Being Women

Learning To Drive: A Step Towards Freedom

Learning to drive is no mean feat! Aditi tells us the why's and how's behind it.

The cool wind, heavy with the fragrance of petrichor, caressed her face and hair. Gradually, they eased her furrowed brows, and she forgot a million thoughts of managing home, child, and work that usually consumed her mind space. For a while, she was on her own—alive and free!

If I wrote a story about myself, these would surely be the opening lines. The mistress of my car and time, the joy and independence that driving gives me, are immeasurable.

Why I learned to drive

I learned to drive quite late in life, and my strongest motivation was my kid. I felt helpless seeing him miss out on activities because Papa was busy or cabs weren’t available. It was a risk handling an extremely active toddler and booking and coordinating cabs on the road. Bangalore’s unpredicted showers added to the woes. If it rains, all hell breaks loose with water-logged roads, awful traffic, and the complete non-availability of cabs. Once, my newly bought dress got spoilt as I got completely drenched hailing auto after auto as they kept refusing to go to my address!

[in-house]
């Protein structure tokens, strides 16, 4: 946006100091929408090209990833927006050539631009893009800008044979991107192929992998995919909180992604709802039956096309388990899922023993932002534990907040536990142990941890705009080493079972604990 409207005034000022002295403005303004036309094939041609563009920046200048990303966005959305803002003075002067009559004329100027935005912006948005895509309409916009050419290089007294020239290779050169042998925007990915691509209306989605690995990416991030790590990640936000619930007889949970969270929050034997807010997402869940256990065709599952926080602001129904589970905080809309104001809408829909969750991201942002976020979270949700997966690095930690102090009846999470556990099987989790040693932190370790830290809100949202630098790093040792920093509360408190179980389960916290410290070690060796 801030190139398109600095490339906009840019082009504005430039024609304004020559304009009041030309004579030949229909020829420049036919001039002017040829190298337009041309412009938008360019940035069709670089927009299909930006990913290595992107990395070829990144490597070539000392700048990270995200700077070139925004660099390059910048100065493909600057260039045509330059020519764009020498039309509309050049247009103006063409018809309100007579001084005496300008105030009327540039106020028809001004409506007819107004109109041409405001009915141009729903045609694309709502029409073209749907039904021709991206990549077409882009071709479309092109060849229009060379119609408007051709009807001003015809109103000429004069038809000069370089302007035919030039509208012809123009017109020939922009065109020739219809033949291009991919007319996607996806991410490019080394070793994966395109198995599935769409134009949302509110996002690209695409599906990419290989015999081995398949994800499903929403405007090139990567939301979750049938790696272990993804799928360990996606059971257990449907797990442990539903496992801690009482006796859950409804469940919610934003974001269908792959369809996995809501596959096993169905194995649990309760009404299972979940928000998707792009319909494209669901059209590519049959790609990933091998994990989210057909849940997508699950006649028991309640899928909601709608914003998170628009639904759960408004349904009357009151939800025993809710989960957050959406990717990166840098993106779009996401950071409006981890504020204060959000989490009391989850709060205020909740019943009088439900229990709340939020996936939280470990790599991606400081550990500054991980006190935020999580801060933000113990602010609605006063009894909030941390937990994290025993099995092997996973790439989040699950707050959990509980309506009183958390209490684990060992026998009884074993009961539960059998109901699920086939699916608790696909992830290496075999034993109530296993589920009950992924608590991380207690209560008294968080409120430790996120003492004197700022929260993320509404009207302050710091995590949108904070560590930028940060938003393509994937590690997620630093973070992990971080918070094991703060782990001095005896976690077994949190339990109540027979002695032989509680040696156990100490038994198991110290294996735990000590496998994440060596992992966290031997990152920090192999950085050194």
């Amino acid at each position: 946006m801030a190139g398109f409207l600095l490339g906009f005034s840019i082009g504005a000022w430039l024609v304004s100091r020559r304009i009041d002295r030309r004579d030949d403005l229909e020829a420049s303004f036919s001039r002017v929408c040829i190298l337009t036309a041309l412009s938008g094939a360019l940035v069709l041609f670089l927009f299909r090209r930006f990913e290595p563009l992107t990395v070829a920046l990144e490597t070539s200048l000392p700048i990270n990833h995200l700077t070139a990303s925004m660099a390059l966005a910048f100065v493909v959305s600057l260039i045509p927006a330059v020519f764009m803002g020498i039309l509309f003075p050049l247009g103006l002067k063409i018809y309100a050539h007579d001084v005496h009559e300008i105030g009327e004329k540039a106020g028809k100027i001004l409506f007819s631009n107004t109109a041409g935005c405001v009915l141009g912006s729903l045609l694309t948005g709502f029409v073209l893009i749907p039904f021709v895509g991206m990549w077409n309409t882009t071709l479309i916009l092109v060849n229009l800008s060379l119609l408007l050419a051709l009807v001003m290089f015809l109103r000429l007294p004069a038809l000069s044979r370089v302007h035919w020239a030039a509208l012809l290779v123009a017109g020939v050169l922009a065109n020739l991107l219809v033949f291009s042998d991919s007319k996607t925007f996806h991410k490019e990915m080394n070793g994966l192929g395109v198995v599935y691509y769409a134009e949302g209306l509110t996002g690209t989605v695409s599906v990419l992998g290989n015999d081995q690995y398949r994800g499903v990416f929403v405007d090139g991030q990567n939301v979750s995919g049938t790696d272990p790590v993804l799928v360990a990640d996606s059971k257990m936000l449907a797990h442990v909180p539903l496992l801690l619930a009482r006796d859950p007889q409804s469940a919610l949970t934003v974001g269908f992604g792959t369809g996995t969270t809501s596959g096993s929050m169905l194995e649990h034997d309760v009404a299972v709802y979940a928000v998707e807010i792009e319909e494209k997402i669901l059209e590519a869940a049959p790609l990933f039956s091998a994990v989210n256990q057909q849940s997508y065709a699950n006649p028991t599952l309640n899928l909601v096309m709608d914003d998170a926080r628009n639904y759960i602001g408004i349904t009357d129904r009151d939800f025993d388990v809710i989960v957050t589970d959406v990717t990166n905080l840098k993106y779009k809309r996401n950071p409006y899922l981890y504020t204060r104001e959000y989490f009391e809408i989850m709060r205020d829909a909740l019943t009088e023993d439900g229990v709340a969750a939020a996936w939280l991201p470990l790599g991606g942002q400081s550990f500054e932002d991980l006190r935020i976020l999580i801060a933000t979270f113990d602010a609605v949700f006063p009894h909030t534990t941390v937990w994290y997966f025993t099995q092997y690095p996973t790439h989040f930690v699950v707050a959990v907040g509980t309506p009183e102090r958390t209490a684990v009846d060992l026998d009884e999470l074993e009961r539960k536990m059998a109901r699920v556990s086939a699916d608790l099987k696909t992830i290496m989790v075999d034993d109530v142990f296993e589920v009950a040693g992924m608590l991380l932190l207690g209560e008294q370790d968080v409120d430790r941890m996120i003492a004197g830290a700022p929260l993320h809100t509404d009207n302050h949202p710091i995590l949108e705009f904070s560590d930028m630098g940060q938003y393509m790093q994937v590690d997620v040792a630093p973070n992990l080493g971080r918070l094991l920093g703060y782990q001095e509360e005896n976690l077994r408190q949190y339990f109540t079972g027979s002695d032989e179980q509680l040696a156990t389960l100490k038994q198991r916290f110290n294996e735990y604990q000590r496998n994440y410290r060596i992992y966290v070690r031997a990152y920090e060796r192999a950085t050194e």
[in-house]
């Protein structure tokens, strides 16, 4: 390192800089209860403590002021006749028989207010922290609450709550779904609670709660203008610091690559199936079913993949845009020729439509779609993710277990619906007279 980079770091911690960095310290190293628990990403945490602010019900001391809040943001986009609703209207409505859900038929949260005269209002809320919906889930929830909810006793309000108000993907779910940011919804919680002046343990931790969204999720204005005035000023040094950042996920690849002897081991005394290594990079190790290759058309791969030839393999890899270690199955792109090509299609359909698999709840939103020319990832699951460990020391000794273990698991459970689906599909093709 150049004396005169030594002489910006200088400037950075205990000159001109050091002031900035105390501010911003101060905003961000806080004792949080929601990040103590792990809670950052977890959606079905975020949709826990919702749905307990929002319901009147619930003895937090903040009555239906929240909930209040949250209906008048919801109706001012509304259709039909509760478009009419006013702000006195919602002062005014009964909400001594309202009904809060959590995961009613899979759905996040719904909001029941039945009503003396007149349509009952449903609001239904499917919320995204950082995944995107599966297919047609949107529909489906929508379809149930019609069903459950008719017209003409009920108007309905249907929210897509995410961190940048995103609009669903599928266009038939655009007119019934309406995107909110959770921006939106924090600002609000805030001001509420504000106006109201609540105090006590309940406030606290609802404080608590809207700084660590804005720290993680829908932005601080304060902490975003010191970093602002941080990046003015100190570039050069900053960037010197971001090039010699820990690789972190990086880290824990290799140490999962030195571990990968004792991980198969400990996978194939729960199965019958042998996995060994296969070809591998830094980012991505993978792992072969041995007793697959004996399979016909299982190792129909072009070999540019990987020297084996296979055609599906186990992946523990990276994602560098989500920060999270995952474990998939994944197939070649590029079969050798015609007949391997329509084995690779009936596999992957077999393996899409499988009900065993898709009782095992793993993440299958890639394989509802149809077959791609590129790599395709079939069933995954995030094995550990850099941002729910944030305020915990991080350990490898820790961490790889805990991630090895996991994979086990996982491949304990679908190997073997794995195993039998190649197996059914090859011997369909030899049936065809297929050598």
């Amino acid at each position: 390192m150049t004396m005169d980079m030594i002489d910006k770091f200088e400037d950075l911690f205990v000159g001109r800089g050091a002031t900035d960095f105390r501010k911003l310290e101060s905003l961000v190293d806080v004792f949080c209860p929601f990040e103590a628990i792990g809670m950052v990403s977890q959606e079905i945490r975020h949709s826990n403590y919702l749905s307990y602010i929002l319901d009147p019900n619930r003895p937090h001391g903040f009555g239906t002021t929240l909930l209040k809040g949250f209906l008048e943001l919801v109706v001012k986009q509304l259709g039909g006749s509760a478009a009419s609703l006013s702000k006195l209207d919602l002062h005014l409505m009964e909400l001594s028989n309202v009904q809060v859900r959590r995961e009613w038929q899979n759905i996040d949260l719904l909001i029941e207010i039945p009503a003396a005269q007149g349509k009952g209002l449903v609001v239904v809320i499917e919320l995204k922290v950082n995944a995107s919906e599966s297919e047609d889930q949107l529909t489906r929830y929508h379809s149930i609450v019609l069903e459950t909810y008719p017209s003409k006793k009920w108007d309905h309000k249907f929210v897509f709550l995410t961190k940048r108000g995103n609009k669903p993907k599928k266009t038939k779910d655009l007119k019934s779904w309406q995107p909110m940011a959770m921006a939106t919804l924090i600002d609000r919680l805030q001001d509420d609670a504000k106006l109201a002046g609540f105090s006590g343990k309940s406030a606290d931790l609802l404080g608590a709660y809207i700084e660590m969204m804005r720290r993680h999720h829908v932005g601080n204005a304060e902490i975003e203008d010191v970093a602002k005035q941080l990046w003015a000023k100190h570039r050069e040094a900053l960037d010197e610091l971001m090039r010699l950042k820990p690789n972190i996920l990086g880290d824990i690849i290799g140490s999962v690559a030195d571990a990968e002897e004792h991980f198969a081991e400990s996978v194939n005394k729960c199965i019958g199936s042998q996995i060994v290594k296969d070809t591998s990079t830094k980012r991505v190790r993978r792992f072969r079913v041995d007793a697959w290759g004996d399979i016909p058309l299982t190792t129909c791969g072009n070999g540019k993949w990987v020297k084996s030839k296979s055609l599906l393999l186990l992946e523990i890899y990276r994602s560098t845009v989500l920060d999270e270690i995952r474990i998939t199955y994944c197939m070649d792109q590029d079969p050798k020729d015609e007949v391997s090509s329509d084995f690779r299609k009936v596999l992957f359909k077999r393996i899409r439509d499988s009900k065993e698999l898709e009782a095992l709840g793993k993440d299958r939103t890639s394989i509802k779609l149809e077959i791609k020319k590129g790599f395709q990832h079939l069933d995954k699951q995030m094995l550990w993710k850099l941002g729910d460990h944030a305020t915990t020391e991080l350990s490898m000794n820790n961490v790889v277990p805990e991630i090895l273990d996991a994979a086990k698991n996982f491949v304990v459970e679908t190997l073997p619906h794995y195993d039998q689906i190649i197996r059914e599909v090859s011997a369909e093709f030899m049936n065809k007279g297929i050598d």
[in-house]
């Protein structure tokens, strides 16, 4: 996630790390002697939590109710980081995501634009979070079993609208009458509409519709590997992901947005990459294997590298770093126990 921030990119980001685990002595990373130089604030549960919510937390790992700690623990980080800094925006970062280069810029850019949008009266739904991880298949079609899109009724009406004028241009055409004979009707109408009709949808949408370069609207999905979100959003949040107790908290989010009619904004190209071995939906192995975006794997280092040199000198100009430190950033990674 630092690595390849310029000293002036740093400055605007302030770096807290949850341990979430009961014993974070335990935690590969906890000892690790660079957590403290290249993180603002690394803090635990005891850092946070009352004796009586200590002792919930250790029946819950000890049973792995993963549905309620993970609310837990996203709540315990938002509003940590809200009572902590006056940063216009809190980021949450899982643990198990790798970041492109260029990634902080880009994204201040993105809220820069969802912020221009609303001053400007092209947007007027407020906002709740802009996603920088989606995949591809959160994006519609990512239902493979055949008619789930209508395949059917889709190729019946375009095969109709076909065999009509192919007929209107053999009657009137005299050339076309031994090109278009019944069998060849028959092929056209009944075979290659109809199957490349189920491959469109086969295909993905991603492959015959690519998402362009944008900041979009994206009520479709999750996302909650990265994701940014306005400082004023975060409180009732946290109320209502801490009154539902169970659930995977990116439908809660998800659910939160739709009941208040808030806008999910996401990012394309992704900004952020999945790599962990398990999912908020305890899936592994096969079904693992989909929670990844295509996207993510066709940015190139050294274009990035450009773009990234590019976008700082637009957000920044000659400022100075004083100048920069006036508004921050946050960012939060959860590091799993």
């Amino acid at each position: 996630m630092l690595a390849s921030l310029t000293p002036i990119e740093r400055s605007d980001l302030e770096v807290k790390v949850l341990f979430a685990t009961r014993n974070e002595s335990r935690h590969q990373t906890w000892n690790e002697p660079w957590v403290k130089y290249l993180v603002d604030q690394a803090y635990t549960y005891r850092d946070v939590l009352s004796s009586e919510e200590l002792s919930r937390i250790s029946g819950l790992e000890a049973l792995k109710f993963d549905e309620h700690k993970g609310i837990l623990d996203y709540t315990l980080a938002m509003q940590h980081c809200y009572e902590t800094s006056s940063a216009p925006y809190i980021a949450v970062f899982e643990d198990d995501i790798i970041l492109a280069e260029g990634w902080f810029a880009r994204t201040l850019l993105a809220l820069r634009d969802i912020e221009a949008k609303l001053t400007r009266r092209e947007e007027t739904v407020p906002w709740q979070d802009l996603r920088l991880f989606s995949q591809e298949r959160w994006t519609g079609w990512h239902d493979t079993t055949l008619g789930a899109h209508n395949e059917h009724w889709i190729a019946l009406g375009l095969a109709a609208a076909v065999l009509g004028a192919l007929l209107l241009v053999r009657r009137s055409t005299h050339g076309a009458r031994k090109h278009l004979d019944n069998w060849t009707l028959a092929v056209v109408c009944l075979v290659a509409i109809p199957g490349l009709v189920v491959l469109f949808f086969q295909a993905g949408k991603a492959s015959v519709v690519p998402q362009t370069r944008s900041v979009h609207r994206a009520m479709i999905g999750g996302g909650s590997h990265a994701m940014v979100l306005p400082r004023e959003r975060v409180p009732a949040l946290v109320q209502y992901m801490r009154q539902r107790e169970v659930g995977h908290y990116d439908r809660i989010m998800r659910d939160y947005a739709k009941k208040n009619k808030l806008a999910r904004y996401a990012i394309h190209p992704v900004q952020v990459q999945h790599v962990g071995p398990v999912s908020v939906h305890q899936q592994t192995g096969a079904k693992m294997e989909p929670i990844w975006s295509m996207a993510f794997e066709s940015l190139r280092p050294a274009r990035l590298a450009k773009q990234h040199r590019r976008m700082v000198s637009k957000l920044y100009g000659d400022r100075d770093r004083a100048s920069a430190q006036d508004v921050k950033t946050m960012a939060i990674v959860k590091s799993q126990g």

I learned to drive sometime back through an agency and practised within my locality. However, I wasn’t able to overcome my fear and venture out alone. The practice sessions were not regular due to my hubby being busy, and my progress was negligible.

Learning to drive with my father

Then my parents came for a vacation, and Bapi (my father) started accompanying me daily. With each day, the distance increased and my fears diminished. He gave me the right push without being condescending. First confidence, then traffic, then parking—my impediments got addressed one by one. Giving me helpful tips, he kept stressing the dos and don’ts. Within a week, I was driving around town, albeit timidly.

The memorable first drive